In the letter, Taylor asserts that “the [Federal Communications] Commission has failed to provide notice and an opportunity to comment on these foregoing major changes or to support the changes with empirical justifications.

“The ETLS subsidy was adopted by the Commission in 2000 to remedy telecommunications and economic disparities throughout Indian Country. That disparity continues. The FCC’s 2016 Broadband Progress Support shows that Tribal lands still sorely lack access to advanced telecommunications services. The Order [WC Dkt. No. 17-287, et. al] will increase this disparity and severely undermine the overarching purpose of the ETLS program, which is to provide low-income consumers with vital communication services.”

Read the Full Response to FCC by Native Public Media

[pdf-embedder url=”https://www.nalalifeline.org/wp-content/uploads/2017/11/Native-Public-Media-Lifeline-Ex-Parte.11.7.17.pdf”]

 

About Native Public Media

Native Public Media is a Hopi and Navajo Tribe-based organization that works to secure a voice for Native America among policy-making bodies and among the media democracy movement, promoting greater access and larger audiences for Native American voices.

Contact Native Public Media: [email protected]

More on FCC Changes

Read more on the FCC’s proposed changes to the Lifeline Program here.

No comments
Lee SchaferTribes Request Delay of Lifeline Changes Affecting Tribal Members
read more

Colville Tribe Responds to FCC Plans for Tribal Lifeline Funds

November 7, 2017 — The Confederated Tribes of the Colville Reservation (CTCR) sent a response to the FCC, regarding recent changes that will soon be decided regarding the Lifeline Program changes, specifically the proposal to limit Tribal Lifeline Funds (and eventually all Lifeline funds) to facilities-based providers.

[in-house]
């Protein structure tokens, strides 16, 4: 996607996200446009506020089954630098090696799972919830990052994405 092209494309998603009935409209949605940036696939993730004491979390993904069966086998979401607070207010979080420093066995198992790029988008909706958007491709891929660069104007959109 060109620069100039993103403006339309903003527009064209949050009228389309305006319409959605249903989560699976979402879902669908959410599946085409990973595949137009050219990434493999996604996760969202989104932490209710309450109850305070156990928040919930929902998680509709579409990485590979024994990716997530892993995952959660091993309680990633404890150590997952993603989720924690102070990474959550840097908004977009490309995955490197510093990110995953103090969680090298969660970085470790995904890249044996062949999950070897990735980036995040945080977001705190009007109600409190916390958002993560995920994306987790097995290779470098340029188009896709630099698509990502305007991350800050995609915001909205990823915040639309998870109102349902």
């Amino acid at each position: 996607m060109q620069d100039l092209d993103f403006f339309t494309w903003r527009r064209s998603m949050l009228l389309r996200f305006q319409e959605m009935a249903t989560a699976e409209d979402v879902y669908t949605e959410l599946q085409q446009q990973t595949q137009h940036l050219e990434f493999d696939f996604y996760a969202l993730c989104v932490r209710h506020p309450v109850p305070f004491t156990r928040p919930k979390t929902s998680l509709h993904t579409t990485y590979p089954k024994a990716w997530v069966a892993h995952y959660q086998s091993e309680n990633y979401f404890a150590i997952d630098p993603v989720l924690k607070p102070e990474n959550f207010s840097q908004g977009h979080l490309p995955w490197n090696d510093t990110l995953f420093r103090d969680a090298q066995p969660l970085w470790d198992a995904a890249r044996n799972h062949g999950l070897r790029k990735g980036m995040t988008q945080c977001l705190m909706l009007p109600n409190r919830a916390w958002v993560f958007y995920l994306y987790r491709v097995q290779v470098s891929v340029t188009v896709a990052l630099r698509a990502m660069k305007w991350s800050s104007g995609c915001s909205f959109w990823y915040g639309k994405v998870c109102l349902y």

Dr. Michael E. Marchand, Chairman of the CTCR, writes “We [the CTCR] are especially disconcerted with the FCC’s proposal to eliminate resellers from the Tribal Lifeline program. Wireless resellers offering enhanced Tribal Lifeline service generate revenue for the Tier 1 service providers that can be invested to expand wireless infrastructure on Tribal lands, a crucial need for the Colville Tribes. Wireless resellers have developed specialized business models to connect with residents of our Reservation; resellers currently provide critically-needed Lifeline service to many low-income individuals on the Colville Reservation. If these companies are no longer permitted to provide Tribal Lifeline service, it will be difficult, and in many cases impossible, for members of the Colville Tribes to obtain affordable voice and broadband services.”

View Colville Indian Reservation Letter to FCC

[pdf-embedder url=”https://www.nalalifeline.org/wp-content/uploads/2017/11/Colville-Confederated-Tribes-Lifeline-Ex-Parte.11.7.17.pdf”]

About the Confederated Tribes of the Colville Reservation

The Confederated Tribes of the Colville Reservation is an organization that was formed in 1972 to represent the Colville Tribes, and is federally-recognized in the United States. The governing body, the Colville Business Council, state their mission for the Reservation is to “establish policies which would improve the economic condition of the Confederated Tribes, its members and posterity, with emphasis toward the most efficient and effective development, preservation, and protection of the resources available, including human and renewable natural resources, resulting in minimum negative impacts upon the culture and traditions of enrolled members of the Colville Confederated Tribes” (Source: CTCR Website)